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Alexa privacy controls do not eliminate privacy concerns

A new study from Penn State has revealed that offering new privacy controls for Alexa is not necessarily the best way to gain consumer trust. In fact, the introduction of new privacy and content settings can make some Alexa users feel less secure. 

The investigation was focused on 90 participants who interacted with Alexa through an Amazon Echo device by asking several health-related questions. Some of the users were allowed to customize their privacy controls or content settings, while others were not. 

Many participants who were given the option to adjust their privacy and content settings gained more trust in Amazon Alexa. On the other hand, users who were tech savvy became more skeptical when they were offered privacy controls. 

“That’s kind of counterintuitive,” said study co-author Professor S. Shyam Sundar. “The mere presence of privacy settings seems to trigger thoughts of potential privacy problems among those who are aware of such loopholes in communication technologies.”

“Once you give power users these options and they realize that privacy settings are actually controllable, they tend to panic and see the between-the-lines message rather than see customization for what it is, which is really a benevolent effort to provide more user control.”

The study also revealed that users who were sensitive about their privacy found content less credible when they were given control of their privacy settings. However, when the same users were also allowed to customize their content, they found it to be more trustworthy.

“It is really interesting to see that content customization, which is unrelated to privacy, alleviated the negative priming effects of adjusting privacy settings,” said study lead author Eugene Cho. “The empowering effect of customization noticed in our other studies extend to smart speaker interactions and to the context of privacy.”

However, the quality of content customization services could be impacted by privacy customization settings, said study co-author Professor Saeed Abdullah. This concept is similar to other artificial-intelligence algorithms that draw on user history to generate personalized content on well-known platforms, such as product suggestions on Amazon.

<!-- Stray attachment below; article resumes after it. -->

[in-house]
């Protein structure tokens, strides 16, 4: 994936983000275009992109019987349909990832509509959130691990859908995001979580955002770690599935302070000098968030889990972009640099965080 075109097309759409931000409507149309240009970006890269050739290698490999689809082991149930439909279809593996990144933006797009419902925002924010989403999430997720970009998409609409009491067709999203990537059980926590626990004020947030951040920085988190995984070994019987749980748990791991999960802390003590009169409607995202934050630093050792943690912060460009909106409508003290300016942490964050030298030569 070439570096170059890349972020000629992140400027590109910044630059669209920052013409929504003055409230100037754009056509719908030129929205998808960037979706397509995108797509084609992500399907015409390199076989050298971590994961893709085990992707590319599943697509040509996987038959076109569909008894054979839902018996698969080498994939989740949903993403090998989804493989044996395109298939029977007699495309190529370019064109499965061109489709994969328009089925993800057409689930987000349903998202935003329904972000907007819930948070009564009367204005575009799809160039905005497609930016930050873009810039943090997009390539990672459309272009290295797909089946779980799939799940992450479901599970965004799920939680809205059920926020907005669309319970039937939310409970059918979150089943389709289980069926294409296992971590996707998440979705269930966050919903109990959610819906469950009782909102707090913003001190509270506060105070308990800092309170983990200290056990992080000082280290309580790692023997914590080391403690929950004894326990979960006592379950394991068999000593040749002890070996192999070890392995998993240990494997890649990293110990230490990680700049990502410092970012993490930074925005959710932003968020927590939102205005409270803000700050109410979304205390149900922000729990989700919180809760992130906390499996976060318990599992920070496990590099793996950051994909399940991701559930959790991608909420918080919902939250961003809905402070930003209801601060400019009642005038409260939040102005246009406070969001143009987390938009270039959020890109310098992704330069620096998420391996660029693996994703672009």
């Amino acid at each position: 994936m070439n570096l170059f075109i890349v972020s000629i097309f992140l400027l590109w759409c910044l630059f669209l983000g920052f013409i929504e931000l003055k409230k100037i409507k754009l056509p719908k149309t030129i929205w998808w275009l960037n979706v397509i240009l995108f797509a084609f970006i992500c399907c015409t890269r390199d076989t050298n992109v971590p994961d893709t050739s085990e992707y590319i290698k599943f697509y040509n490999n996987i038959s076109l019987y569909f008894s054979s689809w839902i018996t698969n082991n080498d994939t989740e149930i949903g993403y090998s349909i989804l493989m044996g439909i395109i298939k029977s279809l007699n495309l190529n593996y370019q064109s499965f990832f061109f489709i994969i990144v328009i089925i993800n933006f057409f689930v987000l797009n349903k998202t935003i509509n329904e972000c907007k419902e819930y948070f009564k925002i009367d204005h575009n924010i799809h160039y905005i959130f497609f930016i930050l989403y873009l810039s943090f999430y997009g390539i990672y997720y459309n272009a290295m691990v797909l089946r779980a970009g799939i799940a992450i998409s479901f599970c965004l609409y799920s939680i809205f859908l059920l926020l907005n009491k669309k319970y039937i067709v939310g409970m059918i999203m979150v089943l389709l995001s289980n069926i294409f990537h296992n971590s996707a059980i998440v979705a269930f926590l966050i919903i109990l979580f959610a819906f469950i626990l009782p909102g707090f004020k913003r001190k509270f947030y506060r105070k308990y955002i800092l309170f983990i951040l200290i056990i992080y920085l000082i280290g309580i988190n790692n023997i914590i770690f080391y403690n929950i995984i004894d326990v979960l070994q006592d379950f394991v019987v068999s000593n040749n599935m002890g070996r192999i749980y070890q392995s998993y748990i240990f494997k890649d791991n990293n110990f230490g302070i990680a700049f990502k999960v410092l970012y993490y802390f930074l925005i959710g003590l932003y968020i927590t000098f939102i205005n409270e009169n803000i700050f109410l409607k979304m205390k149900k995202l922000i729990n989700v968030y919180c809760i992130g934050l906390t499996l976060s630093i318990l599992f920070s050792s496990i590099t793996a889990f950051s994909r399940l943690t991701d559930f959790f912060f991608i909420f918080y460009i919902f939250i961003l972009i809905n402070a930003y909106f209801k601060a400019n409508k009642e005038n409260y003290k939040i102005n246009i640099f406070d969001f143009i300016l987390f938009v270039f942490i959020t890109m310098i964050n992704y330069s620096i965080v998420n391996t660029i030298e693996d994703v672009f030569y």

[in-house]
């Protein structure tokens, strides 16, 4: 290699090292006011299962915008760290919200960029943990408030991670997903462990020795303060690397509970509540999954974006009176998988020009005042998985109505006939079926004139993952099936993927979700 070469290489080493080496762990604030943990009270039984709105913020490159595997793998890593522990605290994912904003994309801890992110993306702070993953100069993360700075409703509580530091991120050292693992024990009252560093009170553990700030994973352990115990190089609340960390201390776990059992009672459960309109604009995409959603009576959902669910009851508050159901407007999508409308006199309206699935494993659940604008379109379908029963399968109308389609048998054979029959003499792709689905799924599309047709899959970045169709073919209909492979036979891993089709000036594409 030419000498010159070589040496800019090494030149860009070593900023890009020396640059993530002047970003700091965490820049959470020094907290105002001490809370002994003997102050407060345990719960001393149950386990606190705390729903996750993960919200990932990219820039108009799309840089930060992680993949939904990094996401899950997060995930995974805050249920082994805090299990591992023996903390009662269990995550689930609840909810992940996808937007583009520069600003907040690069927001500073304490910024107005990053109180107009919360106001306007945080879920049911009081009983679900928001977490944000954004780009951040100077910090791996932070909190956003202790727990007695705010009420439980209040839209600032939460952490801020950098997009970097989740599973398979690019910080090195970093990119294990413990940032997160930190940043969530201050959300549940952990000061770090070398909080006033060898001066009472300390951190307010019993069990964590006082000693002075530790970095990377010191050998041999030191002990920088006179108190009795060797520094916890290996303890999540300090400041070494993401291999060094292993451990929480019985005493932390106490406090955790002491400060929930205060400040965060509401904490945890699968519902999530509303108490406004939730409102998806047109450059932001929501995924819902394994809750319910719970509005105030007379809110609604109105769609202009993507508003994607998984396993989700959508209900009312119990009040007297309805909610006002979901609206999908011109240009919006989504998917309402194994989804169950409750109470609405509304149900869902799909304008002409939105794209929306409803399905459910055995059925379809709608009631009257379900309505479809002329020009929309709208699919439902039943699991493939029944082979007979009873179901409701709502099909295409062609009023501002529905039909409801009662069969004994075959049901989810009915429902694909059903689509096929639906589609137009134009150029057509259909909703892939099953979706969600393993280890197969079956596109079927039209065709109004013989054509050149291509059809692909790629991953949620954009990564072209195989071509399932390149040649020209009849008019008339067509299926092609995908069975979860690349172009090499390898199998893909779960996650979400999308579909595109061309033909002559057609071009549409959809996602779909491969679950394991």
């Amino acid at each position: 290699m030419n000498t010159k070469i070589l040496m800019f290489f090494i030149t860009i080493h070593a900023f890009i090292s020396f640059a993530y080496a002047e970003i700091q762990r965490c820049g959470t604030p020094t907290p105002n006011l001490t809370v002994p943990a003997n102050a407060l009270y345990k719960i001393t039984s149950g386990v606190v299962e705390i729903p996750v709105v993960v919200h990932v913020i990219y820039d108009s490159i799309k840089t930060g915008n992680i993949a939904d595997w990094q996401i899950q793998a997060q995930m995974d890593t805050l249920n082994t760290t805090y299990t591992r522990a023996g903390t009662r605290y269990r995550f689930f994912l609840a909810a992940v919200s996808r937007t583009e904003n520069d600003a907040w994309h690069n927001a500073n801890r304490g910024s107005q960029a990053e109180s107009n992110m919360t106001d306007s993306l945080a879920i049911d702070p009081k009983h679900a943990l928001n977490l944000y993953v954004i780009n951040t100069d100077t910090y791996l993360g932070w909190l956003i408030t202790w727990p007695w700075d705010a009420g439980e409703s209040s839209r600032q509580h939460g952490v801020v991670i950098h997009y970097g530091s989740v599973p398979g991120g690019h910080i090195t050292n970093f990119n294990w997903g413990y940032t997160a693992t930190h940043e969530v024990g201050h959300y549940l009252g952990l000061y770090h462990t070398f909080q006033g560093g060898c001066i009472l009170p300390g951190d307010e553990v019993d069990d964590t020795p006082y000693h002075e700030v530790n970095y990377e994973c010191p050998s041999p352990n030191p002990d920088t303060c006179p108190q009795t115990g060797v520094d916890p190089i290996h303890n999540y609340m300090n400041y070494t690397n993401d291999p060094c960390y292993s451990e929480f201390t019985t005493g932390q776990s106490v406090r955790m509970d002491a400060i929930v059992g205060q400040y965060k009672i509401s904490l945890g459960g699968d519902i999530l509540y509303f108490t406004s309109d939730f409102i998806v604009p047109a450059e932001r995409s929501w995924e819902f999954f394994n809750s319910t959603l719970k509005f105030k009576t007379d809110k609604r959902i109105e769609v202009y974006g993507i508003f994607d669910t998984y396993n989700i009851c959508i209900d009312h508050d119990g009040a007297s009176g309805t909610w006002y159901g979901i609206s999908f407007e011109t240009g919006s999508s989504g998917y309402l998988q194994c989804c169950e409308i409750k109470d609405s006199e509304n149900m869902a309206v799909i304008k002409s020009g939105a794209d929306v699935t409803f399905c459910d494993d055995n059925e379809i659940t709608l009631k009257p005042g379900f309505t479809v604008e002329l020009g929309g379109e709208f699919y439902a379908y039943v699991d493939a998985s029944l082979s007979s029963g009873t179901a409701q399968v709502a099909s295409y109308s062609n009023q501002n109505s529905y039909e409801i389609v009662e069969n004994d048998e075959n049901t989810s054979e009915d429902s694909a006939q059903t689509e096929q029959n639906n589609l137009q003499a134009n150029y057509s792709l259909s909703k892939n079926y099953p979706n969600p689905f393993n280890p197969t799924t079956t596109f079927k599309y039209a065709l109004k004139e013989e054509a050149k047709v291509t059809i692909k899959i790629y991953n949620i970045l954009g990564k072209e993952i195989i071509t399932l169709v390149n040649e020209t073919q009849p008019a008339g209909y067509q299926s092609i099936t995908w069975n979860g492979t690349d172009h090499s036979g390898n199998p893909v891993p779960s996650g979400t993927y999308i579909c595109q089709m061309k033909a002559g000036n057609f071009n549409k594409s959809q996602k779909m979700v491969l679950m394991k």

“For example, if you delete your user history or your audio recordings from Alexa, it might mean that the platform cannot personalize its offerings very well for you,” said Professor Abdullah. “Some people might like them, as some people like to have the best recommendations from the systems. And in that case, they might not take advantage of the privacy options.”

“So in other words, the differences between individuals and their perceived expectations of these systems mean that people will use privacy settings in a different way. That’s why providing control is so important.”

As smart speaker use is becoming more and more widespread, so are concerns about privacy infringement. The experts hope that this research will encourage designers and service providers to incorporate various content customization options to relieve privacy concerns.

“If users want the devices to function the way they’re supposed to function, they are supposed to always be on,” said Professor Sundar. “I feel like we’ve reached a point in our cultural conversation about the acceptability of having these kinds of devices in our homes, and to what extent we are comfortable.”

“Our findings can help us to better design smarter, more privacy-sensitive and more trustworthy smart speakers in the future,” added Abdullah.

The research was funded by the National Science Foundation.

By Chrissy Sexton, Staff Writer


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